- Have a snapshot or summary of your assets including their current market value, how they are titled/owned, account numbers, deeds, and related contact information. Some examples of these include:
- Cash/bank accounts
- Investment/brokerage accounts
- Real estate
- Retirement plans
- Health Savings Accounts (HSAs)/educational savings plans
- Life insurance policies
- Business ownership, proprietorships, or private partnerships you have an interest in
- Any expected inheritance
- Household property, such as jewelry, artwork, vehicles, or belongings of sentimental value
- Determine the key people who will be required to take action on behalf of your estate plan. These people may include: Who would be named your executor/trustee; the person who would make medical decisions on your behalf; and your designated guardian(s) for any minor or disabled children.
- Think through how you want your wealth distributed to your heirs (which may include any entity from your family and friends to your preferred charities)
- Find any existing estate plan from the past or any estate planning documents you need to review and/or update
Keeping these tips in mind means you may minimize your impulse-based decisions, which is a good start to staying focused on your long-term goals.
A last will and testament is a legally binding document that distributes your assets and assigns executors, heirs and guardians after your death. While people tend to think planning a will is morbid, it’s actually about life and making sure that your assets provide support for the people you love. According to a recent Gallup poll, only 44% of Americans have a will. Are you one of the majority without one?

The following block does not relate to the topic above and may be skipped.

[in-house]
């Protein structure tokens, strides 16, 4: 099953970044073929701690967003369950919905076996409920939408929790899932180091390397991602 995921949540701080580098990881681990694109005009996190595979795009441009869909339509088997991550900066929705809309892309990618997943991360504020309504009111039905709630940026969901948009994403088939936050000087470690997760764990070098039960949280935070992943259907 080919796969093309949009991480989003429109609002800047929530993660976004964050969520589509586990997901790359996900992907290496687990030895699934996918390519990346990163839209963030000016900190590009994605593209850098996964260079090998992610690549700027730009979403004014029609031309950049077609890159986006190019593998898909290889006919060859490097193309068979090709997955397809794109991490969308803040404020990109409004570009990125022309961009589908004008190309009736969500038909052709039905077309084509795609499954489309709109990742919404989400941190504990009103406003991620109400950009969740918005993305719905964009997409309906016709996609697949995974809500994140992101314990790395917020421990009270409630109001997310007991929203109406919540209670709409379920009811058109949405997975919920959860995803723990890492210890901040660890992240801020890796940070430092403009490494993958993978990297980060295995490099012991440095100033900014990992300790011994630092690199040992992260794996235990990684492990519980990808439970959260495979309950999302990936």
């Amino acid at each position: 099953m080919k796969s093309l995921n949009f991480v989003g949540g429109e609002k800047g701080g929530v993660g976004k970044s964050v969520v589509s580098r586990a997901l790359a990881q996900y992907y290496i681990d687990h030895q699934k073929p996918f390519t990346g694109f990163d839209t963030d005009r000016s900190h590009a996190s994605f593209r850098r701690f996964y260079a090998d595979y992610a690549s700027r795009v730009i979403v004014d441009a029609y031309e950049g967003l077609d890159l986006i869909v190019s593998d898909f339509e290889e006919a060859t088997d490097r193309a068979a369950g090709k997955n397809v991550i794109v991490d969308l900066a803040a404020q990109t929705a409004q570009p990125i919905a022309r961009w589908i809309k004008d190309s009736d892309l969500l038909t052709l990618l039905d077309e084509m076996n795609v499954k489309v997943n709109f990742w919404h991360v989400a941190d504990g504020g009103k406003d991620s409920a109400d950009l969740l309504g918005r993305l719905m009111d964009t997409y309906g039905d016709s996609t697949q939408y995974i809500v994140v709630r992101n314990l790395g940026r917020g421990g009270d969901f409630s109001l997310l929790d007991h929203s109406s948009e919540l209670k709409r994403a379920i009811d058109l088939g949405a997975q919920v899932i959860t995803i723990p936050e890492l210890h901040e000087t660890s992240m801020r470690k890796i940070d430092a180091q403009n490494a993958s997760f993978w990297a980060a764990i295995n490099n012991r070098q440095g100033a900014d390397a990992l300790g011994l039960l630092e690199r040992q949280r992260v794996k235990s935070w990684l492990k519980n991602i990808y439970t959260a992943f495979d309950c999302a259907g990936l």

If you do nothing else to take care of your legal affairs, you should at least write a will. If you don’t have a will before your death, your estate will be subject to state law guidelines and a judge may decide what happens with your estate and your beneficiaries.
Requirements of a Will
Most states require the following for your will to be valid:
What Happens if You Don’t Have a Will?
If you pass away without a will, the intestacy laws of your state will determine what happens to your property and assets.
Typically, your spouse (domestic partner in some states) or children will be the first to inherit your assets; if you are not married and don’t have children, then other relatives may be the recipient of your estate. No relatives? The state usually receives your assets and property in that case. If you are not married, but have a long-term partner, then not having a will that clearly states how you intend your assets to be distributed can mean your final wishes will be ignored.
Since intestacy laws usually only recognizes relatives, you will want to clearly state your intentions in a will. The laws of succession vary based on what state you live in, so make sure you check to see what the laws are – or better yet, make sure you have a will. Contact an estate attorney to learn more.
Living Will/Advanced Directive
A living will is a directive to medical professionals regarding preferences for end-of-life care if you unable to speak for yourself. A power of attorney for health care grants a trusted advisor the ability to navigate health decisions should you become incapacitated. In some states, both functions are combined in a single document, the advanced health care directive.
Two key considerations are your medical and financial powers of attorney. As the name suggests, a medical/healthcare power of attorney, which is a type of advanced directive, designates someone to manage your medical needs. This person would make any necessary healthcare decisions for you, communicate with doctors, and work with any other healthcare providers so that you receive the proper treatments.
A financial power of attorney, on the other hand, designates someone to manage your financial matters. It’s a simple, inexpensive, and reliable way to make sure you have a plan for financial decisions if you become incapacitated and unable to make decisions. You may not think that you need a financial power of attorney if you’re married. The truth is, designating one can make life much easier for your family to make financial decisions on your behalf if you become unable to do so.